Driving from New Hampshire south into Boston is figuratively equivalent to driving from segregated Mobile, Alabama to Eatonville, Florida, circa 1925. At first, I felt vaguely racist for noticing the increasing number of non-white people, for having an ear that is unaccustomed to foreign languages.
In June, I flew back to Seattle from the Boston Logan Airport via Baltimore. This was the first time I've been outside of the New England area since Christmas, and I was struck by how ethnically diverse the other parts of the country I saw actually were. Because while Boston does have its diversity, it's got nothing on Bodymore.
In Jamaica Plains, my sister's Boston neighborhood, a good portion of the population is of Hispanic or Latino descent. They come from countries such as the Dominican Republic, Colombia, Puerto Rico--very few are from Mexico, which is where many of the Hispanic population in Washington have their roots. I had my first Cuban sandwich of my life around the corner from Scarlet's condo, and walked past quinceanera dress shops and latino grocers and hair salons catering to Dominican women.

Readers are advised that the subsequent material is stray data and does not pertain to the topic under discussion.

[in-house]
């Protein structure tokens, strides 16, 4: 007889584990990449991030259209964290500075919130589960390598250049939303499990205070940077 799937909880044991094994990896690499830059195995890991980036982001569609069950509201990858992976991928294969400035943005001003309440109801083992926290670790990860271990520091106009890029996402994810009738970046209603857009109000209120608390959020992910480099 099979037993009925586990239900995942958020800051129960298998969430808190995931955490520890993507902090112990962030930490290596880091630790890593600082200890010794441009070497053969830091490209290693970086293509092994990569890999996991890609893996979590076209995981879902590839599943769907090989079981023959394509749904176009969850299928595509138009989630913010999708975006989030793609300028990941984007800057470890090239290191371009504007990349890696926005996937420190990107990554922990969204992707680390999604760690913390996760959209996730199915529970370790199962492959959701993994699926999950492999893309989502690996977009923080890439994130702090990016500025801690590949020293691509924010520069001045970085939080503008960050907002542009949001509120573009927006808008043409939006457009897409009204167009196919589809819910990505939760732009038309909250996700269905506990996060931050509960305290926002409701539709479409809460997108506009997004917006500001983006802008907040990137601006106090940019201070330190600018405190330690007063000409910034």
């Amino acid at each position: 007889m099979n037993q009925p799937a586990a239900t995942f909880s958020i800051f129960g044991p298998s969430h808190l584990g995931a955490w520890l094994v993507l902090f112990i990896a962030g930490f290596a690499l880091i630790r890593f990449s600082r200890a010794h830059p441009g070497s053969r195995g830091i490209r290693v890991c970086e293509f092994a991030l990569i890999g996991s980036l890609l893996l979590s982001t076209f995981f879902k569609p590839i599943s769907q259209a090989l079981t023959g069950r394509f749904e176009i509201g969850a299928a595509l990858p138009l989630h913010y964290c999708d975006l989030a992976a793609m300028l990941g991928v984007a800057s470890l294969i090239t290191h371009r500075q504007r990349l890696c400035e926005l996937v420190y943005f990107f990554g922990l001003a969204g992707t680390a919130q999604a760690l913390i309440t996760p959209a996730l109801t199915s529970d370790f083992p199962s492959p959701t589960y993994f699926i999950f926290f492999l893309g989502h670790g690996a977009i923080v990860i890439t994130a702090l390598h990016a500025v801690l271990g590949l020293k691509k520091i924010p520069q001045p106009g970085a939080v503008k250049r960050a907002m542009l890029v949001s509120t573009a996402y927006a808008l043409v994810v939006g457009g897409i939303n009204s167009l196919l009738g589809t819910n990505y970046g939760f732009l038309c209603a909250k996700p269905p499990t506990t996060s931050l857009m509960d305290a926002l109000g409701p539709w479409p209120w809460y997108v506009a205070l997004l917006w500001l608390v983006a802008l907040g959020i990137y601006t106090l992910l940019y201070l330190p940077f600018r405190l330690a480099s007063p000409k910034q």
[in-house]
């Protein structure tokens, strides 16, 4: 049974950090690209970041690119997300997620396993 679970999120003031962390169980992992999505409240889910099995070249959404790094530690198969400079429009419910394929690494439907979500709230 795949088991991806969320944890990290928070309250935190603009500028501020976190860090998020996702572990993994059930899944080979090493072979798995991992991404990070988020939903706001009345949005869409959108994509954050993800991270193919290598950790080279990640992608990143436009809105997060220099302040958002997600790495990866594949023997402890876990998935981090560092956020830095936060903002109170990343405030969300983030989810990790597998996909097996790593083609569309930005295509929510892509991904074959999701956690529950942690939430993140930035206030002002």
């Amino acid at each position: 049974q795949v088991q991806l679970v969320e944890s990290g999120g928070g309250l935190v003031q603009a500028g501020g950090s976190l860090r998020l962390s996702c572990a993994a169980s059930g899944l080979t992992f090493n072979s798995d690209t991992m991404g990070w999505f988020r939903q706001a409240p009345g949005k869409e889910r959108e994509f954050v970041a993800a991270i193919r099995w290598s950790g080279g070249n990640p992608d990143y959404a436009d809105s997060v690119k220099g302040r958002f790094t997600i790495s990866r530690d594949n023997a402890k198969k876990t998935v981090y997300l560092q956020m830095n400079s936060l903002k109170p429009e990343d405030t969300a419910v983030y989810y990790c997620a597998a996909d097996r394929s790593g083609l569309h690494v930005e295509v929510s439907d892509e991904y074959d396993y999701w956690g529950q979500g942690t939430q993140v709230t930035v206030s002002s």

When driving into my sister's new neighborhood in Boston for the first time, I passed a car carrying four or five elderly African American women, and each one was wearing a beautiful black crown with flowers and veiling and feathers. I'm not sure if they were on their way to a funeral, wedding, or church, but it's surely not a sight I would ever see where I currently live.
In 2008, 95.5% of the State of New Hampshire's population was Caucasian. Of 48 students, I have not taught one who was non-white. Not a single one. In my previous classrooms, the white students were outnumbered--either by students from Korea or Taiwan, or by students whose parents emigrated from Northern Africa: Algeria, Morocco, Tunisia.
I found myself struggling last year as I taught essays by Malcolm X or Frederick Douglass to my students at UNH. Or rather, I found my students struggling with comprehension and even acceptance, and I struggled against their initial struggle. (Sorry, I just like the word struggle.) My peers who teach 401 joke that some of these students coming from Northern New Hampshire have never seen a non-white person before coming to university, and this is where their baffling views on race--or rather the lack thereof--come from.
But this joke is actually true in many cases. When Kili visited in the spring, she told me that in her entire time in New Hampshire, she saw only two other non-white people besides herself. She then realized that she had just seen the same person twice. And this in two of New Hampshire's largest and most diverse municipalities.
Oh, New England.